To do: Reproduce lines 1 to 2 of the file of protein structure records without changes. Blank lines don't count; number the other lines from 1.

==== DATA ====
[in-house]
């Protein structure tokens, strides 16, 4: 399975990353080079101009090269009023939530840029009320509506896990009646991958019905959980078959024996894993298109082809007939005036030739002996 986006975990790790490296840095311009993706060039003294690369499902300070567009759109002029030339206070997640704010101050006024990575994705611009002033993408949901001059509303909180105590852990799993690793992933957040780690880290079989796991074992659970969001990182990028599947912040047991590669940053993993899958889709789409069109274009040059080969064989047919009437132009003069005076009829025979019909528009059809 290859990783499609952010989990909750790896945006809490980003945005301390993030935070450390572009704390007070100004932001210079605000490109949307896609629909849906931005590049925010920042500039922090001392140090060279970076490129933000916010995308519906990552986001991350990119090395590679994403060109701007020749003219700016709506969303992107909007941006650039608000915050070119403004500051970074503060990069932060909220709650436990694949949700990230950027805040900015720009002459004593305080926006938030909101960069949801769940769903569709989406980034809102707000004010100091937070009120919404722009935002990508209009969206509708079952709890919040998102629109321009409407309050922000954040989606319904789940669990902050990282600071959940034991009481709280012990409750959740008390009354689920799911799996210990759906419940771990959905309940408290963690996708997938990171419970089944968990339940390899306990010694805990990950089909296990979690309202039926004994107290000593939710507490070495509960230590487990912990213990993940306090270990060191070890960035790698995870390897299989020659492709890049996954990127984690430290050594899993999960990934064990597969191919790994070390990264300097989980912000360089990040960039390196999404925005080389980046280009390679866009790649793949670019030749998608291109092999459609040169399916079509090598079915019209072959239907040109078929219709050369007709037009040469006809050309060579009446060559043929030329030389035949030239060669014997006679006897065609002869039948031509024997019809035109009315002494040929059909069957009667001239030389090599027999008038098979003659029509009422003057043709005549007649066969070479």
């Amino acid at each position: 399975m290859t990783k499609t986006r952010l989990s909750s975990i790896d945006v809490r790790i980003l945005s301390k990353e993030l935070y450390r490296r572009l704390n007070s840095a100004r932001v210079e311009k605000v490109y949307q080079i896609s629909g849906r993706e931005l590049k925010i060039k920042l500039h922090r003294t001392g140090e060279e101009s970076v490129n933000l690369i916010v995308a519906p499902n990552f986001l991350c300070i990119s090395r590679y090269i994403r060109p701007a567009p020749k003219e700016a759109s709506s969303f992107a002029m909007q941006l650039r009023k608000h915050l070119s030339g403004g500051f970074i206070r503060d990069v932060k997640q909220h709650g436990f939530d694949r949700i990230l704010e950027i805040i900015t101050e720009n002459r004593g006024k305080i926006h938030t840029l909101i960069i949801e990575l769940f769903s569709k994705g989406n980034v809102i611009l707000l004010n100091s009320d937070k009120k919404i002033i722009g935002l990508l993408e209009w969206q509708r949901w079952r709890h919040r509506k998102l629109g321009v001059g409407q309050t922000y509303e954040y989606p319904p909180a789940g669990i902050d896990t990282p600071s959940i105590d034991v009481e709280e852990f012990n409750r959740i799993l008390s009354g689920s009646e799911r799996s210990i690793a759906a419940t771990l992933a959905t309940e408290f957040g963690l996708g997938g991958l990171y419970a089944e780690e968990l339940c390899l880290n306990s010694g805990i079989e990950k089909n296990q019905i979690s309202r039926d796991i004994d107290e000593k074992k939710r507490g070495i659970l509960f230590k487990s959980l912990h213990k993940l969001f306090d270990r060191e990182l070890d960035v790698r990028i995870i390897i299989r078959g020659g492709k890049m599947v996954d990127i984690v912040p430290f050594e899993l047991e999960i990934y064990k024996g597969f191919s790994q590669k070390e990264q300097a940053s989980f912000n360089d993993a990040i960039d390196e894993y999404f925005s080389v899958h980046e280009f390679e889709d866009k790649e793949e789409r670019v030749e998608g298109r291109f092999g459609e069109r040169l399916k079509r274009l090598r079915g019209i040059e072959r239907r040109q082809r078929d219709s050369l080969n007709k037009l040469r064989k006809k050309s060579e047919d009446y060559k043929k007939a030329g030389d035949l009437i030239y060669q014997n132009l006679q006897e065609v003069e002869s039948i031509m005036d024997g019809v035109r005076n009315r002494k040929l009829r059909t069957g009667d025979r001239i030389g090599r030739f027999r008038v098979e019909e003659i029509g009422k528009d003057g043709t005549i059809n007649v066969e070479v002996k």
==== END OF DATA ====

[in-house]
């Protein structure tokens, strides 16, 4: 399975990353080079101009090269009023939530840029009320509506896990009646991958019905959980078959024996894993298109082809007939005036030739002996 986006975990790790490296840095311009993706060039003294690369499902300070567009759109002029030339206070997640704010101050006024990575994705611009002033993408949901001059509303909180105590852990799993690793992933957040780690880290079989796991074992659970969001990182990028599947912040047991590669940053993993899958889709789409069109274009040059080969064989047919009437132009003069005076009829025979019909528009059809 290859990783499609952010989990909750790896945006809490980003945005301390993030935070450390572009704390007070100004932001210079605000490109949307896609629909849906931005590049925010920042500039922090001392140090060279970076490129933000916010995308519906990552986001991350990119090395590679994403060109701007020749003219700016709506969303992107909007941006650039608000915050070119403004500051970074503060990069932060909220709650436990694949949700990230950027805040900015720009002459004593305080926006938030909101960069949801769940769903569709989406980034809102707000004010100091937070009120919404722009935002990508209009969206509708079952709890919040998102629109321009409407309050922000954040989606319904789940669990902050990282600071959940034991009481709280012990409750959740008390009354689920799911799996210990759906419940771990959905309940408290963690996708997938990171419970089944968990339940390899306990010694805990990950089909296990979690309202039926004994107290000593939710507490070495509960230590487990912990213990993940306090270990060191070890960035790698995870390897299989020659492709890049996954990127984690430290050594899993999960990934064990597969191919790994070390990264300097989980912000360089990040960039390196999404925005080389980046280009390679866009790649793949670019030749998608291109092999459609040169399916079509090598079915019209072959239907040109078929219709050369007709037009040469006809050309060579009446060559043929030329030389035949030239060669014997006679006897065609002869039948031509024997019809035109009315002494040929059909069957009667001239030389090599027999008038098979003659029509009422003057043709005549007649066969070479």